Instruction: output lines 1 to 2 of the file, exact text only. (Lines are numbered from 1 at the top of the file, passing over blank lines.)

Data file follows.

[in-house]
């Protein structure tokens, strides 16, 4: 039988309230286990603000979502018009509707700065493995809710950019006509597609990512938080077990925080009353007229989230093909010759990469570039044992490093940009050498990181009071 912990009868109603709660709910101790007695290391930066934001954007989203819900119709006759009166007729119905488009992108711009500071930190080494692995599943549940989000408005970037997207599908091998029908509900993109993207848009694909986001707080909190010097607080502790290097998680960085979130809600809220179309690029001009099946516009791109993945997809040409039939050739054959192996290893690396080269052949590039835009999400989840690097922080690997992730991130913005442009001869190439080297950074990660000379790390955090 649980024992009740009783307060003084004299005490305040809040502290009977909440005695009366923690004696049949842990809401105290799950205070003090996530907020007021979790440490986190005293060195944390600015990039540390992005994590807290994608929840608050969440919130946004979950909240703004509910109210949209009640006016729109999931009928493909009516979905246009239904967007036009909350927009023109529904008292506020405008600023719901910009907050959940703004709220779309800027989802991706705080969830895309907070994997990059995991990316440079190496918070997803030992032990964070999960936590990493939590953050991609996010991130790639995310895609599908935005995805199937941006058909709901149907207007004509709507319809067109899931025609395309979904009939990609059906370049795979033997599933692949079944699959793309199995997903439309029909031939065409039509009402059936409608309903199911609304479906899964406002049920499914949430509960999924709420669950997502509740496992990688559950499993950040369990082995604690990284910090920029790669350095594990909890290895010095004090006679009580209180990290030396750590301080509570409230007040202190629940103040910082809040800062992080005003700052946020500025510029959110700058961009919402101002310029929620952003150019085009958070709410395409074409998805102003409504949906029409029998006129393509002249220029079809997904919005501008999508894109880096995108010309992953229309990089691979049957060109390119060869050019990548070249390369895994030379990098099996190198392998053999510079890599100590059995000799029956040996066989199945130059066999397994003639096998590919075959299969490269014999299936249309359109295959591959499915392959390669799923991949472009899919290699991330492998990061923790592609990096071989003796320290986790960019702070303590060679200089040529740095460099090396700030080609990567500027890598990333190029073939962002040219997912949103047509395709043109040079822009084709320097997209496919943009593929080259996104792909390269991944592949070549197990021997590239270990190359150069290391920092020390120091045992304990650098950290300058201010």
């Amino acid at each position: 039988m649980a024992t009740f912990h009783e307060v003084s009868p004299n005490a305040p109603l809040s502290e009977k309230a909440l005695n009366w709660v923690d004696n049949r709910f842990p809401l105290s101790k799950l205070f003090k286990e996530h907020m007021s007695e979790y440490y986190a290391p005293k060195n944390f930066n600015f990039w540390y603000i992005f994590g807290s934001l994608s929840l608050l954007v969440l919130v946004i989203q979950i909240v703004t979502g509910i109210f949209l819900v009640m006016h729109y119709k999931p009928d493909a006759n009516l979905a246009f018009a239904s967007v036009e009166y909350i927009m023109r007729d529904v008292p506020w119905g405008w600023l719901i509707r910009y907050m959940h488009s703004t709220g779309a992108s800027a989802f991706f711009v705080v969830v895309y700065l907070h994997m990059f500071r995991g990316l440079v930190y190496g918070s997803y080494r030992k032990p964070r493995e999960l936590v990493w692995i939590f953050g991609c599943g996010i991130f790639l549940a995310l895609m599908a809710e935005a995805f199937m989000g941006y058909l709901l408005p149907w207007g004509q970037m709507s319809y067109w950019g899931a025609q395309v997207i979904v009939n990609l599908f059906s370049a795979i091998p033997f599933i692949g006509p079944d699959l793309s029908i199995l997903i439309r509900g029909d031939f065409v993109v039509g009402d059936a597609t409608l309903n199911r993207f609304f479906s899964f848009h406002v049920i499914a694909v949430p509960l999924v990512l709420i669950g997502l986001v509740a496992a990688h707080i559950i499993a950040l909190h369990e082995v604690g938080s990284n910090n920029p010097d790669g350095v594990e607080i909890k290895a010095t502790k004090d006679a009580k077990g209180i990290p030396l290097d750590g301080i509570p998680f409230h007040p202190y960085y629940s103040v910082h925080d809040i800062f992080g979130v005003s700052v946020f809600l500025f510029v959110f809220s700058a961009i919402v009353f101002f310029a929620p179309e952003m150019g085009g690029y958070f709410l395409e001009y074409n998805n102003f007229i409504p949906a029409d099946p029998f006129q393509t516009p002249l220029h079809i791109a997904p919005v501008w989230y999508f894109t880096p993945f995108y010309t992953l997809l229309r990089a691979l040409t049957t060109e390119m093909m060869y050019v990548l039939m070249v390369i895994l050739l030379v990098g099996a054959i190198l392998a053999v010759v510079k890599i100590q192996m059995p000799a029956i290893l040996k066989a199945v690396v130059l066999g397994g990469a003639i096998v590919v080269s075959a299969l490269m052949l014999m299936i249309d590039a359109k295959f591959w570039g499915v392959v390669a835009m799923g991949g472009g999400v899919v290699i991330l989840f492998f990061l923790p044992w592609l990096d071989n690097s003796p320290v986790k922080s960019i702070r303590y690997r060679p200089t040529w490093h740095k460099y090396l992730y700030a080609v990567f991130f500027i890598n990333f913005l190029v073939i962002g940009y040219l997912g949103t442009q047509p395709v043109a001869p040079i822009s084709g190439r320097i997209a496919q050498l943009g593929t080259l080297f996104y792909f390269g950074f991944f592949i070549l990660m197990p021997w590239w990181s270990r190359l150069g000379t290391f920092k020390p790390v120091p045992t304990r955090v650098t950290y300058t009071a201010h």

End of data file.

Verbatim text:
[in-house]
């Protein structure tokens, strides 16, 4: 039988309230286990603000979502018009509707700065493995809710950019006509597609990512938080077990925080009353007229989230093909010759990469570039044992490093940009050498990181009071 912990009868109603709660709910101790007695290391930066934001954007989203819900119709006759009166007729119905488009992108711009500071930190080494692995599943549940989000408005970037997207599908091998029908509900993109993207848009694909986001707080909190010097607080502790290097998680960085979130809600809220179309690029001009099946516009791109993945997809040409039939050739054959192996290893690396080269052949590039835009999400989840690097922080690997992730991130913005442009001869190439080297950074990660000379790390955090 649980024992009740009783307060003084004299005490305040809040502290009977909440005695009366923690004696049949842990809401105290799950205070003090996530907020007021979790440490986190005293060195944390600015990039540390992005994590807290994608929840608050969440919130946004979950909240703004509910109210949209009640006016729109999931009928493909009516979905246009239904967007036009909350927009023109529904008292506020405008600023719901910009907050959940703004709220779309800027989802991706705080969830895309907070994997990059995991990316440079190496918070997803030992032990964070999960936590990493939590953050991609996010991130790639995310895609599908935005995805199937941006058909709901149907207007004509709507319809067109899931025609395309979904009939990609059906370049795979033997599933692949079944699959793309199995997903439309029909031939065409039509009402059936409608309903199911609304479906899964406002049920499914949430509960999924709420669950997502509740496992990688559950499993950040369990082995604690990284910090920029790669350095594990909890290895010095004090006679009580209180990290030396750590301080509570409230007040202190629940103040910082809040800062992080005003700052946020500025510029959110700058961009919402101002310029929620952003150019085009958070709410395409074409998805102003409504949906029409029998006129393509002249220029079809997904919005501008999508894109880096995108010309992953229309990089691979049957060109390119060869050019990548070249390369895994030379990098099996190198392998053999510079890599100590059995000799029956040996066989199945130059066999397994003639096998590919075959299969490269014999299936249309359109295959591959499915392959390669799923991949472009899919290699991330492998990061923790592609990096071989003796320290986790960019702070303590060679200089040529740095460099090396700030080609990567500027890598990333190029073939962002040219997912949103047509395709043109040079822009084709320097997209496919943009593929080259996104792909390269991944592949070549197990021997590239270990190359150069290391920092020390120091045992304990650098950290300058201010």